It seems that the American democracy, with the long legacy of respect for human rights which used to be a prominent model to follow, has lately turned into an inspirational and a credible reference for brutality against civilians and protesters.

But even though the comparison bears some eligibility, the Egyptian police and army forces in their recent barbaric crackdown on the Tahrir revolutionaries and activists has gone way beyond any world competition.

Watch for yourself, only to be sure that the fighters for human freedom and dignity can’t afford to lose hope nor can they stop struggling on behalf of the silent 99%

“The military can rule, only in one case … over our dead bodies” chanted the thousands in Tahrir square as they swarmed the iconic revolution hub to denounce the SCAF reluctance to hand over power to a civilian government.

Tahrir saga 2

Tahrir square on monday night, November 21, 2001 ...The revolution continues.

Egyptians Warn of Strike Over Military Junta


Prominent Egyptian activists have threatened to call for a general strike, should Egypt’s ruling junta fail to transfer power to a democratically-elected government, Press TV reports.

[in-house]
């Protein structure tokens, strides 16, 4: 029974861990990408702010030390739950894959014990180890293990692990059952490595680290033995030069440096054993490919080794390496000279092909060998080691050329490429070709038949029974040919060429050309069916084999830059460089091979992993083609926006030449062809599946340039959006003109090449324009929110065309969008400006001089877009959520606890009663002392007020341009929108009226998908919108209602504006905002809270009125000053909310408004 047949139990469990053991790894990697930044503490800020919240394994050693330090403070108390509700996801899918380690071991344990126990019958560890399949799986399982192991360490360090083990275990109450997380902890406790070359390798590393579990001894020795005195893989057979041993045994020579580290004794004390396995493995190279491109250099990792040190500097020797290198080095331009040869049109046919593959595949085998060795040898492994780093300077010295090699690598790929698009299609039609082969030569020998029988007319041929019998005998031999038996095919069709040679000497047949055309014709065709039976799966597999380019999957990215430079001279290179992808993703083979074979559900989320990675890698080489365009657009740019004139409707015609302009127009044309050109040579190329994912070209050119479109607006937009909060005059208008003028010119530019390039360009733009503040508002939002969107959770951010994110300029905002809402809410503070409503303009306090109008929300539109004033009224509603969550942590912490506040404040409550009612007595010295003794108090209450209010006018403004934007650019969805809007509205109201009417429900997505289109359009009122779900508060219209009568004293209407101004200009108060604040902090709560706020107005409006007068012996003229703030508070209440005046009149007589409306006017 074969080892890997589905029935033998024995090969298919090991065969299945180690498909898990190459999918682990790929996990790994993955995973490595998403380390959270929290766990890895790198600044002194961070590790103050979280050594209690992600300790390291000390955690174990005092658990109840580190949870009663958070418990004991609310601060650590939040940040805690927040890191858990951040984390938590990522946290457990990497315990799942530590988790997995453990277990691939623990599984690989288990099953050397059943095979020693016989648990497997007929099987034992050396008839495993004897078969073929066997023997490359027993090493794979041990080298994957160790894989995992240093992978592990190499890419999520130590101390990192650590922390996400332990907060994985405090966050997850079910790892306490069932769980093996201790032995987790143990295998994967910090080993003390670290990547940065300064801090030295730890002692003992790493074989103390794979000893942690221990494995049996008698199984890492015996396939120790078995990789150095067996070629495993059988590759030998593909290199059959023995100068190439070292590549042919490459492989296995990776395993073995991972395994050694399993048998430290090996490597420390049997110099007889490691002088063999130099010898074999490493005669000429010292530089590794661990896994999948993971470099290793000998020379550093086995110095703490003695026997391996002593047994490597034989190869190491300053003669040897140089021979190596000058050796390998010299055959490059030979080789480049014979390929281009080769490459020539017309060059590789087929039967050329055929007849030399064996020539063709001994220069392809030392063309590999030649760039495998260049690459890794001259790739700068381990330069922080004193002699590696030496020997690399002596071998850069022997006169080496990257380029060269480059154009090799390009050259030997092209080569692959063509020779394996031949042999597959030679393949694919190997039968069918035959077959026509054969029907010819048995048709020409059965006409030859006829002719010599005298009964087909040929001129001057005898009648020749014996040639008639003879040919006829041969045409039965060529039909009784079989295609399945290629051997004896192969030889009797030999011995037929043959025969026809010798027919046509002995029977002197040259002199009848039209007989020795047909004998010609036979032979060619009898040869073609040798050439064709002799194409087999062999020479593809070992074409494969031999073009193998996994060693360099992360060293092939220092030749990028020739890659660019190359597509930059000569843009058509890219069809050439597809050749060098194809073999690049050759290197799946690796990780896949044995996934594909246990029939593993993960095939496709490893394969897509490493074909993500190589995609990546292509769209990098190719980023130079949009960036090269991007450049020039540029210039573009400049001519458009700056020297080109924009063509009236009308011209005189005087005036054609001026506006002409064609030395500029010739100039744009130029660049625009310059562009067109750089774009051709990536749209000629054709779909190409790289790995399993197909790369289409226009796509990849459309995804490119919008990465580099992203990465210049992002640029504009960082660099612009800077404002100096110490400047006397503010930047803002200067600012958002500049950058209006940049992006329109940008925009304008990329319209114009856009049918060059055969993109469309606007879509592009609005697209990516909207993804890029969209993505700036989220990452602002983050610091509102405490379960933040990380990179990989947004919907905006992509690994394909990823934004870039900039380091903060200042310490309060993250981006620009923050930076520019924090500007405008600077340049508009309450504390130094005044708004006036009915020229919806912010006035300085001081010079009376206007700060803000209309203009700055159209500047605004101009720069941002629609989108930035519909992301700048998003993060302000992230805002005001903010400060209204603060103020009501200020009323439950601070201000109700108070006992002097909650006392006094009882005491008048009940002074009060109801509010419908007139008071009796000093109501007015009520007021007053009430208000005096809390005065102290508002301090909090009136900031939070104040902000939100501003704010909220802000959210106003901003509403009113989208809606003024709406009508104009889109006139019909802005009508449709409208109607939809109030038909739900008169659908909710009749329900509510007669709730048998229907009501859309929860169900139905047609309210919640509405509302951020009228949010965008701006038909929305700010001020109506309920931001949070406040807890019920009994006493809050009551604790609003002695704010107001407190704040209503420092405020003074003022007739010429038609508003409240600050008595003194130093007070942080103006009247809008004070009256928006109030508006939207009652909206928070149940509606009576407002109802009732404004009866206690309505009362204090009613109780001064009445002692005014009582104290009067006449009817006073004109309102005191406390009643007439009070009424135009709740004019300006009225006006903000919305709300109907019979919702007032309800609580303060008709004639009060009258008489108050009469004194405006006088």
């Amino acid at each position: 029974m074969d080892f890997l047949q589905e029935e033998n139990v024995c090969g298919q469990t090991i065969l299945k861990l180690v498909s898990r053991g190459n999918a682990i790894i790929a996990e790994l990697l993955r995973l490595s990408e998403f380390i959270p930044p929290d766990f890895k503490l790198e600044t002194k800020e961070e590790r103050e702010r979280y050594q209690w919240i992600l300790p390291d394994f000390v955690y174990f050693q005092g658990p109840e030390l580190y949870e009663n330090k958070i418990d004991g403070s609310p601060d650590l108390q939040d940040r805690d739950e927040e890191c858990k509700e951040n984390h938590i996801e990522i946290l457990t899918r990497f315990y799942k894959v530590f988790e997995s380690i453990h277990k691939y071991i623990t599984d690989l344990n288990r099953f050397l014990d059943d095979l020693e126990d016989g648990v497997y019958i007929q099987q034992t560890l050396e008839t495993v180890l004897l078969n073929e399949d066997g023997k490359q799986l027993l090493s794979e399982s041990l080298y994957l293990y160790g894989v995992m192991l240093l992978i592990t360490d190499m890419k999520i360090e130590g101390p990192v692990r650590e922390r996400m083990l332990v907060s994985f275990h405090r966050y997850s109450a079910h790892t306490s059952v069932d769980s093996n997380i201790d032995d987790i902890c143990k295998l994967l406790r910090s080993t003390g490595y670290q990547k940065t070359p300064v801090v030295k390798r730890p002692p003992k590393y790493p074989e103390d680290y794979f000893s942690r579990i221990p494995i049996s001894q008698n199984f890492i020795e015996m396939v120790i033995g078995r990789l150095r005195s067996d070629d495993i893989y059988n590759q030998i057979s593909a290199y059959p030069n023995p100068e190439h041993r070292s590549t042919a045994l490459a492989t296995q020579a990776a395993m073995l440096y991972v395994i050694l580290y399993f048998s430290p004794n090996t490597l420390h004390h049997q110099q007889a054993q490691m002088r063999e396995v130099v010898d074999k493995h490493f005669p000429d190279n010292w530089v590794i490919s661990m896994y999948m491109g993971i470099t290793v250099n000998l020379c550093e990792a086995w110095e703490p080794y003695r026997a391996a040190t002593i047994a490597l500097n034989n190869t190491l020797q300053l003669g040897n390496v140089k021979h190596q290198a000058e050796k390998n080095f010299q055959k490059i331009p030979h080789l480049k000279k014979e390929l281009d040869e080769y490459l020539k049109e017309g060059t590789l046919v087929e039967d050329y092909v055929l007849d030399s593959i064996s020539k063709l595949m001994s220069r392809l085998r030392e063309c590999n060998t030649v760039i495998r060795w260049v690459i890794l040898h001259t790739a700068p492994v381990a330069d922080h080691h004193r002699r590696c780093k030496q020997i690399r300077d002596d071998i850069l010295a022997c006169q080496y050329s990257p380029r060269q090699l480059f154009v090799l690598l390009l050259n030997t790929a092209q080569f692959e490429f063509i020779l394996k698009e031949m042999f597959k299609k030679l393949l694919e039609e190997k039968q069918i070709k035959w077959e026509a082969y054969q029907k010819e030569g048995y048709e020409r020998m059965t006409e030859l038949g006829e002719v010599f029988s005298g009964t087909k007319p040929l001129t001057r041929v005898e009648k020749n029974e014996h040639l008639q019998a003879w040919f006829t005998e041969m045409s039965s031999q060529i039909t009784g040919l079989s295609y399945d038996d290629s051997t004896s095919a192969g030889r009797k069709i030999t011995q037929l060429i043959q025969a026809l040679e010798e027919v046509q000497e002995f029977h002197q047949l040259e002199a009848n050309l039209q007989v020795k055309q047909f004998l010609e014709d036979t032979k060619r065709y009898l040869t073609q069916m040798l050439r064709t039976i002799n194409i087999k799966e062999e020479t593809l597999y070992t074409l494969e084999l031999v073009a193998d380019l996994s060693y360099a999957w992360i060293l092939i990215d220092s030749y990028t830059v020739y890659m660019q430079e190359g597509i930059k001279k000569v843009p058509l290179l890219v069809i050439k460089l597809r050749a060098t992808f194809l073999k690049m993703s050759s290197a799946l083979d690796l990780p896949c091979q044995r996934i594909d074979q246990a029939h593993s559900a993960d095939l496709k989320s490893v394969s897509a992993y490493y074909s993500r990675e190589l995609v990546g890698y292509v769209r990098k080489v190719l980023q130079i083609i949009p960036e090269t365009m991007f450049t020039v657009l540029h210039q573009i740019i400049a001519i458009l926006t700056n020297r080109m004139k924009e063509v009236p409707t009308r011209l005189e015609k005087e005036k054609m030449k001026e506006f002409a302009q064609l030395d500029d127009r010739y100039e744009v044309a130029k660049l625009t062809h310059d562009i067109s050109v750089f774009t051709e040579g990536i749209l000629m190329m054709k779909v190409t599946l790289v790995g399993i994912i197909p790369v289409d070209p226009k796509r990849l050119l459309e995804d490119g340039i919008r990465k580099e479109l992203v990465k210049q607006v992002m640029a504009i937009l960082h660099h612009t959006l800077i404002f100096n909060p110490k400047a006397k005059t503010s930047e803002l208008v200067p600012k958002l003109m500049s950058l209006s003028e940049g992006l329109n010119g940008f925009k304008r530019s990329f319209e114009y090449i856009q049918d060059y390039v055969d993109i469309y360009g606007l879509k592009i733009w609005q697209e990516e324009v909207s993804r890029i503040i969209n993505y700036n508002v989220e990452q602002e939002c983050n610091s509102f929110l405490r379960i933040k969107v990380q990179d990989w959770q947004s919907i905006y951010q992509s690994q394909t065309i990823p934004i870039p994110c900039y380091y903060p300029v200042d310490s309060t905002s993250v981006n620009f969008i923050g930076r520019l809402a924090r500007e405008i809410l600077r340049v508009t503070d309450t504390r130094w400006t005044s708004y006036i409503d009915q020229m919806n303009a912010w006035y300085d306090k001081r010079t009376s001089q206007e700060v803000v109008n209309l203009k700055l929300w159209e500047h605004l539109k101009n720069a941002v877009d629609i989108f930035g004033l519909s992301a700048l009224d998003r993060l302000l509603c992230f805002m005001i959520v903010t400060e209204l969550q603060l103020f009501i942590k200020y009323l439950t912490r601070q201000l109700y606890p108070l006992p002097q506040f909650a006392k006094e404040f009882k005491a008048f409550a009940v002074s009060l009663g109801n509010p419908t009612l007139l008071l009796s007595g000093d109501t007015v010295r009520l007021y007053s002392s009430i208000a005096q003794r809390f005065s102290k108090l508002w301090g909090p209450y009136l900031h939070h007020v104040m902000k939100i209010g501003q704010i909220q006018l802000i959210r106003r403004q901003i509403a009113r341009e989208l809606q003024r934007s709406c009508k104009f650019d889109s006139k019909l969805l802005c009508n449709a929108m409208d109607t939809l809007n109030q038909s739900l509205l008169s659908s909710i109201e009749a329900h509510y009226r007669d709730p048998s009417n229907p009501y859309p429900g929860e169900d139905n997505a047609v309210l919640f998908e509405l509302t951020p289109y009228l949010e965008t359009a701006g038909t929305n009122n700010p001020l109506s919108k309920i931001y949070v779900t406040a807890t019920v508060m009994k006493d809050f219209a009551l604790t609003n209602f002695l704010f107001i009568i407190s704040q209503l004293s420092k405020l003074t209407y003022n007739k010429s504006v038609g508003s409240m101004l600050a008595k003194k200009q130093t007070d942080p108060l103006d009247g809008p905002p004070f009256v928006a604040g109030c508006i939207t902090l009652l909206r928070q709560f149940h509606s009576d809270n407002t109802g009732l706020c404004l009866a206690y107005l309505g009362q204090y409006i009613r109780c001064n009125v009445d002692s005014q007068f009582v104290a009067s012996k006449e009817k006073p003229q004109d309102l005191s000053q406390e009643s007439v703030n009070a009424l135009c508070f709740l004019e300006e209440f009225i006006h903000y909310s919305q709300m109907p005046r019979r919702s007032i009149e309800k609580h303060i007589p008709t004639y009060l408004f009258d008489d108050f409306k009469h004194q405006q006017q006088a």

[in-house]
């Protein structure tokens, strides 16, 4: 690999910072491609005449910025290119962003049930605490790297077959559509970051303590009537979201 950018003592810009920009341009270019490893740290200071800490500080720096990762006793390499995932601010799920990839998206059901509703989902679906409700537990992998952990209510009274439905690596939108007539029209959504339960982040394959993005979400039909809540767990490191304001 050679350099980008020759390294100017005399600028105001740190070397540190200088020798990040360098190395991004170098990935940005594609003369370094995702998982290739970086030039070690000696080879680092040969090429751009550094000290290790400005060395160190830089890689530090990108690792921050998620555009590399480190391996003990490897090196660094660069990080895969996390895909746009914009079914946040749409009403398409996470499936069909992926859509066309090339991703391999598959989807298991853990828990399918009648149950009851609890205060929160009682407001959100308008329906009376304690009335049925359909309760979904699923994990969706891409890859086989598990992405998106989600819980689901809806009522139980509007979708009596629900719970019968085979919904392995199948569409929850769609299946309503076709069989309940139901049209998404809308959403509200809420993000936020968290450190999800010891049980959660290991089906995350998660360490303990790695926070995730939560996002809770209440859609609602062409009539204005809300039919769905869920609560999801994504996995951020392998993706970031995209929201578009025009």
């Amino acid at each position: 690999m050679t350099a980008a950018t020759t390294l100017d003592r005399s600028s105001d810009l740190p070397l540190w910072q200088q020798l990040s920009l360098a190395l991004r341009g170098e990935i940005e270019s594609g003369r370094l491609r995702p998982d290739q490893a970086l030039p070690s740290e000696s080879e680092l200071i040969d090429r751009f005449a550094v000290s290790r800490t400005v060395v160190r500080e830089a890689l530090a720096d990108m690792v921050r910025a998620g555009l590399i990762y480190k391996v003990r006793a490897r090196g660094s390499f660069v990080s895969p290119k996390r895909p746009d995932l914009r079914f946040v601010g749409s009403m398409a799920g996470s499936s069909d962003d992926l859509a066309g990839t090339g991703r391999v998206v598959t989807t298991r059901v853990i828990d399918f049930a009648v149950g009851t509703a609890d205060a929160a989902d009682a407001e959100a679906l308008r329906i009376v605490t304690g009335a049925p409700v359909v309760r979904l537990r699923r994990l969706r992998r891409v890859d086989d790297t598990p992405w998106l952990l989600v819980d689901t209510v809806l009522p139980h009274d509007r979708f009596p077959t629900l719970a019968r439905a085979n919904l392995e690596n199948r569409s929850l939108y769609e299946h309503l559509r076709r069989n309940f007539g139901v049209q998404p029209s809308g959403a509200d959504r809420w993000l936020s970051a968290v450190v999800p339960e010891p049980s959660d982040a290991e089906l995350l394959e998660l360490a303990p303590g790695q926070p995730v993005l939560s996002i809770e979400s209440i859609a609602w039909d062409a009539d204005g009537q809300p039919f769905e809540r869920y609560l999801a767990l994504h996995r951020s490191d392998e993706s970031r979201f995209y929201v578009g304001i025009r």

Egyptian activists from the left, Hossamel-Hamalawy, Mohannad, Lilian Wagdy, Gigi Ibrahim and Sarrah.

At a conference in the Egyptian capital city, Cairo, various prominent revolutionary activists called for an end to military rule and denounced the repressive apparatuses redoubled by the military council since it came to power after the ouster of former dictator Hosni Mubarak.

The activists warned that their campaign against the ruling junta will not be restricted to mass protests in Cairo’s iconic Liberation (Tahrir) Square, and they might escalate their movement to a general strike.

“The Supreme Council and the armed forces will not be overthrown by just a mass protest in Tahrir. It will fall by a general strike and what we are doing in Tahrir is only helping the efforts to mobilize the Egyptian people further, once they are closer to the general strike,” said revolutionary activist Hossam el-Hamalawy.

“The supreme Council is part of the old regime … These generals are Mubarak’s generals and they are trying to roll the time back to what it was prior to the revolution. We are here to assert our public’s position that this revolution will continue,” he added.